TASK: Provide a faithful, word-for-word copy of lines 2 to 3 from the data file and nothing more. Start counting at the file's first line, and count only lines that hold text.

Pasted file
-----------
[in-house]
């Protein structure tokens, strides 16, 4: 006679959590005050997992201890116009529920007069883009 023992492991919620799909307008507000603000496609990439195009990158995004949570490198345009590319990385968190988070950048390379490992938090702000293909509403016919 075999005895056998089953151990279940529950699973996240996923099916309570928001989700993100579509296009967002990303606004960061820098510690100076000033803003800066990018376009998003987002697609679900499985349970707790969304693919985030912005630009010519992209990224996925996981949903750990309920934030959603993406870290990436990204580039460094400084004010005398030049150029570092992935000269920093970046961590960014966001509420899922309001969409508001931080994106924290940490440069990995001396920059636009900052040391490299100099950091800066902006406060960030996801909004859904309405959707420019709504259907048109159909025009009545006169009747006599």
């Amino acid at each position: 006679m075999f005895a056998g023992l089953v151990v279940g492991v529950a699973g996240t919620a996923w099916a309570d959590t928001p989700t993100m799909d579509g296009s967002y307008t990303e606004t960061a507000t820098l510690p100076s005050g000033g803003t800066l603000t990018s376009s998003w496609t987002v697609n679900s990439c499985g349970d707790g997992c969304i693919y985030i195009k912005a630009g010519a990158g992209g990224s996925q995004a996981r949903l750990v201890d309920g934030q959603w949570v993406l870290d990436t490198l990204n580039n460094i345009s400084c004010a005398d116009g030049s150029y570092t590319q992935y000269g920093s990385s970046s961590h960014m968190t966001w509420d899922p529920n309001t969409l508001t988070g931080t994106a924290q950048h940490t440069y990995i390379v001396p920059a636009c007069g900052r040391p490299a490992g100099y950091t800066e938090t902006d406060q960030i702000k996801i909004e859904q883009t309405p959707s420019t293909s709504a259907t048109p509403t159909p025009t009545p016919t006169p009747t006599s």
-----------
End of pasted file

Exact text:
């Protein structure tokens, strides 16, 4: 006679959590005050997992201890116009529920007069883009 023992492991919620799909307008507000603000496609990439195009990158995004949570490198345009590319990385968190988070950048390379490992938090702000293909509403016919 075999005895056998089953151990279940529950699973996240996923099916309570928001989700993100579509296009967002990303606004960061820098510690100076000033803003800066990018376009998003987002697609679900499985349970707790969304693919985030912005630009010519992209990224996925996981949903750990309920934030959603993406870290990436990204580039460094400084004010005398030049150029570092992935000269920093970046961590960014966001509420899922309001969409508001931080994106924290940490440069990995001396920059636009900052040391490299100099950091800066902006406060960030996801909004859904309405959707420019709504259907048109159909025009009545006169009747006599």
């Amino acid at each position: 006679m075999f005895a056998g023992l089953v151990v279940g492991v529950a699973g996240t919620a996923w099916a309570d959590t928001p989700t993100m799909d579509g296009s967002y307008t990303e606004t960061a507000t820098l510690p100076s005050g000033g803003t800066l603000t990018s376009s998003w496609t987002v697609n679900s990439c499985g349970d707790g997992c969304i693919y985030i195009k912005a630009g010519a990158g992209g990224s996925q995004a996981r949903l750990v201890d309920g934030q959603w949570v993406l870290d990436t490198l990204n580039n460094i345009s400084c004010a005398d116009g030049s150029y570092t590319q992935y000269g920093s990385s970046s961590h960014m968190t966001w509420d899922p529920n309001t969409l508001t988070g931080t994106a924290q950048h940490t440069y990995i390379v001396p920059a636009c007069g900052r040391p490299a490992g100099y950091t800066e938090t902006d406060q960030i702000k996801i909004e859904q883009t309405p959707s420019t293909s709504a259907t048109p509403t159909p025009t009545p016919t006169p009747t006599s």